The idea of an entire city connected to the Internet is getting closer to reality, and one Naples startup is on the leading edge of the trend.
German-born engineer Uli Altvater has developed an ingenious street light with room inside the light casing for a computer that connects anyone nearby to the Internet. Customers include municipalities and utilities. “We can do citywide Wi-Fi with street lights,” Altvater says.
Apollo recently got a boost when it announced a partnership with California-based Trilliant, which already provides communication networks for utilities that serve a combined 85 million customers. “We resell each other's products,” says Altvater. “It basically gives us market access.”
Utilities benefit from citywide Wi-Fi because they could read water and electric meters without sending drivers around to read them. Already, many utilities have installed smart meters on homes and businesses that don't require a driver to get out of his vehicle to read the meter.
“What we see in the wireless industry is more and more devices are connected to the Internet,” says Altvater, the CEO and co-owner of Apollo with wife, Monika Altvater, and Detroit investor Farid Shoukani.
Altvater is no newcomer to wireless technology. He helped create the first wireless Internet system for the German military and worked for IBM in Germany before creating his own wireless company. Homeowners in Naples since 1980, Uli and Monika moved to Southwest Florida permanently in 1996.
Apollo manufactures streetlights powered by energy-saving light-emitting diodes. Each light casing has room for a computer that acts like a cell-phone tower, connecting anyone standing or driving nearby with a smart device to the Internet. “My vision is to have an Android computer in every light,” Altvater says.
Already, a pilot program on Rattlesnake Hammock Road and Santa Barbara Boulevard in Collier County is showing success. Each light can be controlled individually and remotely by computer or even by cell phone. When a Naples resident recently complained about a bright streetlight shining into his bedroom, for example, Altvater lowered the light's strength remotely.
The computer and sensors inside the streetlight can also tell if there's no traffic so that the lights can dim and conserve energy late at night, boosting back to full power when a car or pedestrian comes through. This feature is already producing electricity savings of 65% or more, which helps municipalities like Collier County pay for the lights that list for $850 in about three years.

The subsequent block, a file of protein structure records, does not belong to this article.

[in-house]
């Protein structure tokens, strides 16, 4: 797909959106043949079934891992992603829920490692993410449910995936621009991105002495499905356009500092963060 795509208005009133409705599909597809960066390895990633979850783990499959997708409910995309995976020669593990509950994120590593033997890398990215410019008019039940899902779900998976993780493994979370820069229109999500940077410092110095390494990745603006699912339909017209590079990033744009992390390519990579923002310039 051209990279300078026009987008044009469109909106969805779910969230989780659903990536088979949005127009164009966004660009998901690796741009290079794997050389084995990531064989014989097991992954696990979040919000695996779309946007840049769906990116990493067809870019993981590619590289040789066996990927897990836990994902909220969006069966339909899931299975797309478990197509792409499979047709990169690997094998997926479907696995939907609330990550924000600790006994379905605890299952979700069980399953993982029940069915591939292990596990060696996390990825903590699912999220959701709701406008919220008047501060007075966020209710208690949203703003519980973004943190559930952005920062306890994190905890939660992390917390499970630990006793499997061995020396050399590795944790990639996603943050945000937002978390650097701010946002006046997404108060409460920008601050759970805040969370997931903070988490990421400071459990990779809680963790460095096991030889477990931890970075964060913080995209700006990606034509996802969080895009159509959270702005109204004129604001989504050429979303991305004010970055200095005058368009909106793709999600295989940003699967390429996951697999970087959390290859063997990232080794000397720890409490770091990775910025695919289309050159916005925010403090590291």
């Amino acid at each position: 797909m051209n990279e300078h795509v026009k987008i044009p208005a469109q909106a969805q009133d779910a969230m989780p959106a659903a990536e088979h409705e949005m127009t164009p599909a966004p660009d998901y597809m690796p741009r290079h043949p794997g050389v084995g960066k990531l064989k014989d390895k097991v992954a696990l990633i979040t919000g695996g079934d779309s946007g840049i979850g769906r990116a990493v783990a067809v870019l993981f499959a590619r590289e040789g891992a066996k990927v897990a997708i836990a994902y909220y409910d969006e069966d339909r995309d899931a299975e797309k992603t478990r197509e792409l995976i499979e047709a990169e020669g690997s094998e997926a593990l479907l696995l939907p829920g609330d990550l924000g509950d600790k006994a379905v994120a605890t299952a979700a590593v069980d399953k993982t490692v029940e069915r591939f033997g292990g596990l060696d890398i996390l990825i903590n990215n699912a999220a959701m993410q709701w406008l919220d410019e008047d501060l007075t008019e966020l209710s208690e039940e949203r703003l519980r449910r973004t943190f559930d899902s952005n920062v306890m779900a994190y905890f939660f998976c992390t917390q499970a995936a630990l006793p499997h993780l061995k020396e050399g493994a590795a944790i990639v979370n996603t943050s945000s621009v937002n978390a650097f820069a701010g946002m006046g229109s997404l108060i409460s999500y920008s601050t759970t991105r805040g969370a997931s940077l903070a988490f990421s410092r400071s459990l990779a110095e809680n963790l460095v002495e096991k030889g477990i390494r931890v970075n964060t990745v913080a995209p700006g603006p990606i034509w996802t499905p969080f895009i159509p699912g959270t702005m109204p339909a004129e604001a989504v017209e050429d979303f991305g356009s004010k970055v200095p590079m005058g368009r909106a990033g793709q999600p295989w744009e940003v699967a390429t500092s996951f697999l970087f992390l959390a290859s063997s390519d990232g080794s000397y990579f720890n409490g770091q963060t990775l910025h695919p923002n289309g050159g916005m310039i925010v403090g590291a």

Each streetlight has room for a small but powerful camera that could detect someone driving the wrong way and can immediately alert law enforcement. A fully equipped light with a camera costs $2,500 because it's a sophisticated system. “It's a full-blown computer,” Altvater says.
A German supplier to the auto industry makes the light's rugged casings, which are waterproof. Altvater tested that himself: “I threw it in my pool,” he laughs.
The software took two years to create, and it has safety features that encrypt data. “I'm a little paranoid,” Altvater smiles.
So far, Altvater estimates he and his partner have invested $500,000. “There's a lot of sweat equity because we've taken no paycheck,” Altvater says.
Altvater says he can build 1,000 lights per month in the manufacturing facility he operates on Horseshoe Drive in Naples. But if any of the dozen bids Apollo has submitted comes through, the company has lined up a contract manufacturer in Safety Harbor to handle as many as 5,000 a month.
Altvater says he's seeking additional investors for the capital investment to manufacture the lights when a large contract comes through. “Government customers don't pay fast,” Altvater says. “We have to have financing for 90 to 120 days.”
Follow Jean Gruss on Twitter @JeanGruss